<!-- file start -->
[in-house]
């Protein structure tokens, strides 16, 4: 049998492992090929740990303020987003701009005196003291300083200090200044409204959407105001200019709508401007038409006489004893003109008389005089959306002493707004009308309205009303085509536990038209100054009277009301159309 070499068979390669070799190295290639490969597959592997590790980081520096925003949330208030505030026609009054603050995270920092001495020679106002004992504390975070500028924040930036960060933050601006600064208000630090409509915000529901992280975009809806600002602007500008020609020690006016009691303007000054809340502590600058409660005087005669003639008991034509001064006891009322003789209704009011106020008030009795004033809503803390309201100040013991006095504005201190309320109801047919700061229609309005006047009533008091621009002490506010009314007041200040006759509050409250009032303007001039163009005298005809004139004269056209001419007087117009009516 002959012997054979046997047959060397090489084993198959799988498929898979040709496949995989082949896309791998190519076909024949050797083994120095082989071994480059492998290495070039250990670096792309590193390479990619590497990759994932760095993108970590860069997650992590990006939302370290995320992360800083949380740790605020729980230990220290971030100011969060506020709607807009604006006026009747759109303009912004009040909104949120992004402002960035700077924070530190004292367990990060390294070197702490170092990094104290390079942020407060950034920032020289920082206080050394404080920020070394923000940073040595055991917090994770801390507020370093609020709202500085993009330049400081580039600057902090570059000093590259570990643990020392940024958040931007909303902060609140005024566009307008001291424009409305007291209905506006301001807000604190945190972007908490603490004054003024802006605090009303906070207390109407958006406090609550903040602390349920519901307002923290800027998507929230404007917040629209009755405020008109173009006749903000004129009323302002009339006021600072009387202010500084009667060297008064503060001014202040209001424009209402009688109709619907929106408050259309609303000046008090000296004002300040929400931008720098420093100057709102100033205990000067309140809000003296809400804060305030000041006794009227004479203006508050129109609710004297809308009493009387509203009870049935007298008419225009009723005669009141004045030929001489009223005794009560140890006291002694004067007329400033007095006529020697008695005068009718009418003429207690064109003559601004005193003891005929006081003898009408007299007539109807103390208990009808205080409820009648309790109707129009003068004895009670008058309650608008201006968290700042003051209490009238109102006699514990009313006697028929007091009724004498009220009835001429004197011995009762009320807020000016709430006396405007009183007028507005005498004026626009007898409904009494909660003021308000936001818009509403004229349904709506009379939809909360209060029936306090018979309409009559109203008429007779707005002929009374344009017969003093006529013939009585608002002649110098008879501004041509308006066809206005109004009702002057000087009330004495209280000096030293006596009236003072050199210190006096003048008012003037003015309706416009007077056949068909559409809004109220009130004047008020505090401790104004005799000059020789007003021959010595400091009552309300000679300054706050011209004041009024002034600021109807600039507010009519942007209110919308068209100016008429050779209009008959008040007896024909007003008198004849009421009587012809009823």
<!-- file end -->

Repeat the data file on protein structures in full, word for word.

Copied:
[in-house]
């Protein structure tokens, strides 16, 4: 049998492992090929740990303020987003701009005196003291300083200090200044409204959407105001200019709508401007038409006489004893003109008389005089959306002493707004009308309205009303085509536990038209100054009277009301159309 070499068979390669070799190295290639490969597959592997590790980081520096925003949330208030505030026609009054603050995270920092001495020679106002004992504390975070500028924040930036960060933050601006600064208000630090409509915000529901992280975009809806600002602007500008020609020690006016009691303007000054809340502590600058409660005087005669003639008991034509001064006891009322003789209704009011106020008030009795004033809503803390309201100040013991006095504005201190309320109801047919700061229609309005006047009533008091621009002490506010009314007041200040006759509050409250009032303007001039163009005298005809004139004269056209001419007087117009009516 002959012997054979046997047959060397090489084993198959799988498929898979040709496949995989082949896309791998190519076909024949050797083994120095082989071994480059492998290495070039250990670096792309590193390479990619590497990759994932760095993108970590860069997650992590990006939302370290995320992360800083949380740790605020729980230990220290971030100011969060506020709607807009604006006026009747759109303009912004009040909104949120992004402002960035700077924070530190004292367990990060390294070197702490170092990094104290390079942020407060950034920032020289920082206080050394404080920020070394923000940073040595055991917090994770801390507020370093609020709202500085993009330049400081580039600057902090570059000093590259570990643990020392940024958040931007909303902060609140005024566009307008001291424009409305007291209905506006301001807000604190945190972007908490603490004054003024802006605090009303906070207390109407958006406090609550903040602390349920519901307002923290800027998507929230404007917040629209009755405020008109173009006749903000004129009323302002009339006021600072009387202010500084009667060297008064503060001014202040209001424009209402009688109709619907929106408050259309609303000046008090000296004002300040929400931008720098420093100057709102100033205990000067309140809000003296809400804060305030000041006794009227004479203006508050129109609710004297809308009493009387509203009870049935007298008419225009009723005669009141004045030929001489009223005794009560140890006291002694004067007329400033007095006529020697008695005068009718009418003429207690064109003559601004005193003891005929006081003898009408007299007539109807103390208990009808205080409820009648309790109707129009003068004895009670008058309650608008201006968290700042003051209490009238109102006699514990009313006697028929007091009724004498009220009835001429004197011995009762009320807020000016709430006396405007009183007028507005005498004026626009007898409904009494909660003021308000936001818009509403004229349904709506009379939809909360209060029936306090018979309409009559109203008429007779707005002929009374344009017969003093006529013939009585608002002649110098008879501004041509308006066809206005109004009702002057000087009330004495209280000096030293006596009236003072050199210190006096003048008012003037003015309706416009007077056949068909559409809004109220009130004047008020505090401790104004005799000059020789007003021959010595400091009552309300000679300054706050011209004041009024002034600021109807600039507010009519942007209110919308068209100016008429050779209009008959008040007896024909007003008198004849009421009587012809009823």